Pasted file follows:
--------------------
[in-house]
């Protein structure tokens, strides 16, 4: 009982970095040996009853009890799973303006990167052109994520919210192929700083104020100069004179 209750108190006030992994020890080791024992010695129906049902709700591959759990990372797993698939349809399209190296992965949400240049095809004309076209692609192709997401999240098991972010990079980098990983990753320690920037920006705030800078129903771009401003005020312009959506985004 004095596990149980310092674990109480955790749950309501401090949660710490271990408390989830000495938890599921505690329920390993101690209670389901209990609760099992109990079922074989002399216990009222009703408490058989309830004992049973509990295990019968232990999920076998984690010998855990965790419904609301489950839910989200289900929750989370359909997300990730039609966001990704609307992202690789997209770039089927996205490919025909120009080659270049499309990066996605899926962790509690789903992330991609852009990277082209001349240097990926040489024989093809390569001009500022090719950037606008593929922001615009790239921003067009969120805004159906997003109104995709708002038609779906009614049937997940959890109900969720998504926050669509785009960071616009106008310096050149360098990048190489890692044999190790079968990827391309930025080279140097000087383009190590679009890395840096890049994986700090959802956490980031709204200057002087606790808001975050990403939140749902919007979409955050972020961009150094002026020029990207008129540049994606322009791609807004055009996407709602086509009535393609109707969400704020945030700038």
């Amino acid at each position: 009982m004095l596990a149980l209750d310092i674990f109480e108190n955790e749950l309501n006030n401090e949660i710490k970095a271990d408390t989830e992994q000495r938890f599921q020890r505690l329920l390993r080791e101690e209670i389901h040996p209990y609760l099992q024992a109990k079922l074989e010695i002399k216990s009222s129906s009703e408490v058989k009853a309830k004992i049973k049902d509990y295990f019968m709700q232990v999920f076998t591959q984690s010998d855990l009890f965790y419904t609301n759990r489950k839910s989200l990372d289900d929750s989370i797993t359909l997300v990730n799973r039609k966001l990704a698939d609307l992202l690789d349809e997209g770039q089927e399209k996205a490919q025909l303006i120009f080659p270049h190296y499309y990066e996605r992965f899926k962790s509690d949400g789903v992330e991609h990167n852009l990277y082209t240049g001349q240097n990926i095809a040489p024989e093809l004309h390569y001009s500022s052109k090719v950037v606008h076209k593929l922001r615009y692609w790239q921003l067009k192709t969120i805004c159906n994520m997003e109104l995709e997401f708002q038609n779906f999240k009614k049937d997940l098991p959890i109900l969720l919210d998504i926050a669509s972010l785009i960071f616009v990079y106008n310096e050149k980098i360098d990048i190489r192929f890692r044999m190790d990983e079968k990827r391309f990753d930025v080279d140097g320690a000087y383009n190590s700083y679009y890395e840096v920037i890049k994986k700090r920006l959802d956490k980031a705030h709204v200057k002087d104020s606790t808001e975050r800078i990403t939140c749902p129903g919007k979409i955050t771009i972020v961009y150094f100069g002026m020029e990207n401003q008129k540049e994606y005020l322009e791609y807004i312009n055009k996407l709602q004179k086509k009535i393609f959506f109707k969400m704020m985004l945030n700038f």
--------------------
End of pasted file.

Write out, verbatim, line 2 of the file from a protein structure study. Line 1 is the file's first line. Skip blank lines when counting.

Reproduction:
């Protein structure tokens, strides 16, 4: 009982970095040996009853009890799973303006990167052109994520919210192929700083104020100069004179 209750108190006030992994020890080791024992010695129906049902709700591959759990990372797993698939349809399209190296992965949400240049095809004309076209692609192709997401999240098991972010990079980098990983990753320690920037920006705030800078129903771009401003005020312009959506985004 004095596990149980310092674990109480955790749950309501401090949660710490271990408390989830000495938890599921505690329920390993101690209670389901209990609760099992109990079922074989002399216990009222009703408490058989309830004992049973509990295990019968232990999920076998984690010998855990965790419904609301489950839910989200289900929750989370359909997300990730039609966001990704609307992202690789997209770039089927996205490919025909120009080659270049499309990066996605899926962790509690789903992330991609852009990277082209001349240097990926040489024989093809390569001009500022090719950037606008593929922001615009790239921003067009969120805004159906997003109104995709708002038609779906009614049937997940959890109900969720998504926050669509785009960071616009106008310096050149360098990048190489890692044999190790079968990827391309930025080279140097000087383009190590679009890395840096890049994986700090959802956490980031709204200057002087606790808001975050990403939140749902919007979409955050972020961009150094002026020029990207008129540049994606322009791609807004055009996407709602086509009535393609109707969400704020945030700038």